Category Archives: Guitar Features

Elixir Optiweb Electric Guitar Strings

Changing guitar strings is a lot like shaving; it’s fun and challenging at first, but do it a few thousand times, the less fun it becomes. Upgrading from a Bic shaver to three-blade cost me a little more, but it made the task easier and I got a better shave that lasted longer. When it came to making strings last, I boiled them, or cleaned them with Windex to stretch a set for a few more days. So, any string that promised a longer useful life, I’d try out a set, even when they cost more than my normal nickel/steel brand.
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Fender Launches Fender Play, a Digital Learning Program for Guitarists

This research point I’m going to share with you doesn’t surprise or shock me. Researchers working on behalf of Fender found that ninety percent of people who pick up the guitar will drop out after one year. In this day and age of instant gratification and short attention spans, it’s not surprising is it? But now, Fender has a solution to take on that challenge.

Fender released a new, subscription-based, digital learning program for Desktop and iPhone, FENDER® PLAY™, designed to help aspiring musicians everywhere learn how to play the guitar. Designed with esteemed music programs and instructors from the University of Southern California and Musician’s Institute (MI) to help first-time players via personalized paths, 4K video and song-specific lessons – Fender Play is poised to revolutionize how new guitar players learn the instrument.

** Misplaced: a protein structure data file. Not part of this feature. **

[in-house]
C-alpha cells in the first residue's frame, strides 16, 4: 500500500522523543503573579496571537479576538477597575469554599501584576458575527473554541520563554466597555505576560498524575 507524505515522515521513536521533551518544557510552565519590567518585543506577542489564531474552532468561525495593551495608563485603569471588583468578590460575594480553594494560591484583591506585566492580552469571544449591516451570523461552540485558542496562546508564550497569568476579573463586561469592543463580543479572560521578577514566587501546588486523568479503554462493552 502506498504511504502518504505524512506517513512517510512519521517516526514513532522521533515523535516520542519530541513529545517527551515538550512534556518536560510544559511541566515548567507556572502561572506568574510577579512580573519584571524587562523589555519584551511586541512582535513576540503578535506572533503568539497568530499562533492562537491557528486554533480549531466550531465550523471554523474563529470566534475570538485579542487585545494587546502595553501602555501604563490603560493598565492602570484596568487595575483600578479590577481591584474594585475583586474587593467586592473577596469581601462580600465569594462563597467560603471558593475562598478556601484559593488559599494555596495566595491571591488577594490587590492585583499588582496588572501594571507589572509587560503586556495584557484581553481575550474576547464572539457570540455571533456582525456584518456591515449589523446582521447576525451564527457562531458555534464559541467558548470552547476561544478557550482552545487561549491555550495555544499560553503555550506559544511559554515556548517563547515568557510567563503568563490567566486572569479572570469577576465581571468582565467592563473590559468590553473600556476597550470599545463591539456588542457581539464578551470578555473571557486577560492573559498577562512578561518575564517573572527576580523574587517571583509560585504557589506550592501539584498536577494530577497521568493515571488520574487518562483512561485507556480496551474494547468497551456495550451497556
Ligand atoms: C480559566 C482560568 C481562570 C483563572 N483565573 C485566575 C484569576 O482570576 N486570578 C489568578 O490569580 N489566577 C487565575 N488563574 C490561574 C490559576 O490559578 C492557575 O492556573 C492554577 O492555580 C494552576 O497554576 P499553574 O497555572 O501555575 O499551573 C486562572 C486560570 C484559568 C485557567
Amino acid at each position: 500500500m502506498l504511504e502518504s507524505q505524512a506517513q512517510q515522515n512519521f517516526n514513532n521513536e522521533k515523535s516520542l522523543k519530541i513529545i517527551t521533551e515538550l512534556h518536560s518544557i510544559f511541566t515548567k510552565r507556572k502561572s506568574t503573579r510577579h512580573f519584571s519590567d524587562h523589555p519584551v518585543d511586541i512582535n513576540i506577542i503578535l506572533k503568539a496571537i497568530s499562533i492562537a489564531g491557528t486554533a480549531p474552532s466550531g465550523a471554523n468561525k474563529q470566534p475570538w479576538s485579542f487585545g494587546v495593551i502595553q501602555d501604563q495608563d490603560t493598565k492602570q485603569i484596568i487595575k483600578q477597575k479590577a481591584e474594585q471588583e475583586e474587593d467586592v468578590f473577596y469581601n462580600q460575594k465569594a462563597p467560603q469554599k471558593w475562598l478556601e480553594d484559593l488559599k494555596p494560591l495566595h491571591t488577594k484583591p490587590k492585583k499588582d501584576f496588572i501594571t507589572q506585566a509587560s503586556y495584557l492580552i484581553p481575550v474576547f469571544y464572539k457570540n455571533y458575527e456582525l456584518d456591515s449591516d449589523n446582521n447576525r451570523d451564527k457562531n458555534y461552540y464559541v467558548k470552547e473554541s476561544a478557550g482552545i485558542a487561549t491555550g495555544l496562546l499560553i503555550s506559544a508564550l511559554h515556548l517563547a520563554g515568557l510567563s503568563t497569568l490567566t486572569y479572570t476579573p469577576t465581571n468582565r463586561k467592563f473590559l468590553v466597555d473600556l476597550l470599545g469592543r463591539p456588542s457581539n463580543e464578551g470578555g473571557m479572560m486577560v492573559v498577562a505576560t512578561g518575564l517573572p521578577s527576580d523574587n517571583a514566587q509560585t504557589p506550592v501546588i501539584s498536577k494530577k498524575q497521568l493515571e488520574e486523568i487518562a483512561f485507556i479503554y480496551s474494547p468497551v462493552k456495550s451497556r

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Tone Obsession: The Devil’s in the Details

50thGibsonLPCKnowing about the details of most anything can be a curse. Really. The devil truly CAN be in the details. I’ve been on the guitar tone journey for a long time and it all started when I was a young player in my early teens. I wanted to capture and emulate the exciting tones I heard from my favorite guitarists. That’s normal.

Over the years I’ve learned that the gear is only part of the equation. There is a lot of truth when people say, “Tone is in the fingers”, but we’ll get to that discussion in detail another time. It took me a long time to live by the thought and remind myself of this fact.
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The Return of Shred Guitars? Part 1: Yngwie Malmsteen Strat

Perhaps the title is a bit misleading. "Shred Guitars" – a.ka. those guitars designed to be used for playing fast runs and scales – never really went away. They just were underground for a bit during the ’90s in particular. In the 1980’s, a hot-rodded "Super Strat" configuration was THE guitar to own for up and coming rock guitarists. If you played hard rock or metal, having a U.S.-built B.C. Rich, Charvel, Kramer, or Jackson was one way to tell the world that you were one "serious" musician – even if your guitar was painted in hot pink or some florescent shade, or came with wild polka dot accents or striping.
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Fender Stratocaster Plus Series